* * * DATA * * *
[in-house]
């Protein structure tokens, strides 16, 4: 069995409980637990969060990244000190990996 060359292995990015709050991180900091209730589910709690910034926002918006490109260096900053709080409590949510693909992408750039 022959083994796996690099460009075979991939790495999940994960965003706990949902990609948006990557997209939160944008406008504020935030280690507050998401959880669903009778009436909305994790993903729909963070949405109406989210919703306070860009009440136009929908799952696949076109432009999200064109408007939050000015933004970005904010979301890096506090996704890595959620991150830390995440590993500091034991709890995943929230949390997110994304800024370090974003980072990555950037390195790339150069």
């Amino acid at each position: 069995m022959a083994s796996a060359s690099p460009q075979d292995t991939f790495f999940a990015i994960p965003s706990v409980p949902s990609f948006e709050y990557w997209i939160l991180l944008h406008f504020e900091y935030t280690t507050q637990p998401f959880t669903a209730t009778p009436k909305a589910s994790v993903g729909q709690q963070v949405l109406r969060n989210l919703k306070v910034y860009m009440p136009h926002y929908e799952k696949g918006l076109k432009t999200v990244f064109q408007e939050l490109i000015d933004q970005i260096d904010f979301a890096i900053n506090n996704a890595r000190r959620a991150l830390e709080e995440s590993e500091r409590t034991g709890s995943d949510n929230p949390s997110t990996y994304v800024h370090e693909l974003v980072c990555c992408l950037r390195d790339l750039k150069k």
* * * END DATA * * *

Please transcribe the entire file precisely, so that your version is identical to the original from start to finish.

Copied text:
[in-house]
């Protein structure tokens, strides 16, 4: 069995409980637990969060990244000190990996 060359292995990015709050991180900091209730589910709690910034926002918006490109260096900053709080409590949510693909992408750039 022959083994796996690099460009075979991939790495999940994960965003706990949902990609948006990557997209939160944008406008504020935030280690507050998401959880669903009778009436909305994790993903729909963070949405109406989210919703306070860009009440136009929908799952696949076109432009999200064109408007939050000015933004970005904010979301890096506090996704890595959620991150830390995440590993500091034991709890995943929230949390997110994304800024370090974003980072990555950037390195790339150069």
């Amino acid at each position: 069995m022959a083994s796996a060359s690099p460009q075979d292995t991939f790495f999940a990015i994960p965003s706990v409980p949902s990609f948006e709050y990557w997209i939160l991180l944008h406008f504020e900091y935030t280690t507050q637990p998401f959880t669903a209730t009778p009436k909305a589910s994790v993903g729909q709690q963070v949405l109406r969060n989210l919703k306070v910034y860009m009440p136009h926002y929908e799952k696949g918006l076109k432009t999200v990244f064109q408007e939050l490109i000015d933004q970005i260096d904010f979301a890096i900053n506090n996704a890595r000190r959620a991150l830390e709080e995440s590993e500091r409590t034991g709890s995943d949510n929230p949390s997110t990996y994304v800024h370090e693909l974003v980072c990555c992408l950037r390195d790339l750039k150069k």